Is Subsidence A Deal Breaker When You're Trying To Buy A New Home?
In towns and cities around the country, many homes are built on top of clay soil. Due to its prevalence, such development is unavoidable, and the nature of the soil is typically taken into account by builders and engineers. Yet there is no doubt that clay soil can cause some challenges, especially when it is affected by wet or dry weather. This can lead to subsidence, which can affect any structure in that area. But what happens if you want to buy a new home in such a location and are worried about potential subsidence? How can you carry out the appropriate checks, and most importantly, how should issues be rectified?
Causes Of Subsidence
Subsidence takes place when the ground beneath the home sinks, which can cause the foundations to shift. As clay soil has a significant water content, it can certainly be affected by those wet or dry spells and subsidence in these areas is not unexpected.
Further, issues can be caused by mature trees, which have a significant root network. These trees will always be on the lookout for moisture, which can change the soil's nature as the roots expand or contract.
The Good News
By itself, subsidence is not a dealbreaker. Steps can be taken to rectify and improve the situation, and many houses on the market today are perfectly safe to live in, even though they are subject to such modifications.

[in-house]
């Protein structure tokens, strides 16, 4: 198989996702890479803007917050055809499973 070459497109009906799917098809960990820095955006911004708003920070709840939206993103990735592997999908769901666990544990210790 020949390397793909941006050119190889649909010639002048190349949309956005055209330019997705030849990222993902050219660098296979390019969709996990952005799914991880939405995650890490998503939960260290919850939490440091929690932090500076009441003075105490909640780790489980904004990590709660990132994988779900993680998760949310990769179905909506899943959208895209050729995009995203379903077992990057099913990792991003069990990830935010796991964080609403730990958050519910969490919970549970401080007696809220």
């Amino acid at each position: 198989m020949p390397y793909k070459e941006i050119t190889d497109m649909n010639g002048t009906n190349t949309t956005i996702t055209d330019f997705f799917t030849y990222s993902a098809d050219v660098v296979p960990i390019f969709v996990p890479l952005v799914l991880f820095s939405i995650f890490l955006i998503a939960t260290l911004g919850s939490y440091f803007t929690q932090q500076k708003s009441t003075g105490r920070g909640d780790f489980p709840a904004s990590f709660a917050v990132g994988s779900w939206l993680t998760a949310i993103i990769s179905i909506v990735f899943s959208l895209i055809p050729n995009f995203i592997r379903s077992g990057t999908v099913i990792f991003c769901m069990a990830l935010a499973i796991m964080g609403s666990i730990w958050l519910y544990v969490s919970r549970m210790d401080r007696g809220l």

Conduct A Survey
You will need to bring in an independent building surveyor before you purchase any property in this area. It's especially important if you notice any cracks within the property, especially on windows or doors or that appear to extend below the damp-proof level.
Fix The Foundation
If the existing foundation has been compromised by shifting soil, contractors may be able to add a concrete mix, which will be pumped into the soil in the affected area. They may also be able to add or modify existing "stumps," which typically sit below the foundational slab and provide additional stability.
Take The Next Step
So, do not write off any home because you suspect subsidence. Instead, bring in a building surveyor who will carry out the necessary inspections and advise you of the next course of action. For example, you may need to discuss the selling price and seek an adjustment based on the type of work necessary to bring everything back to balance.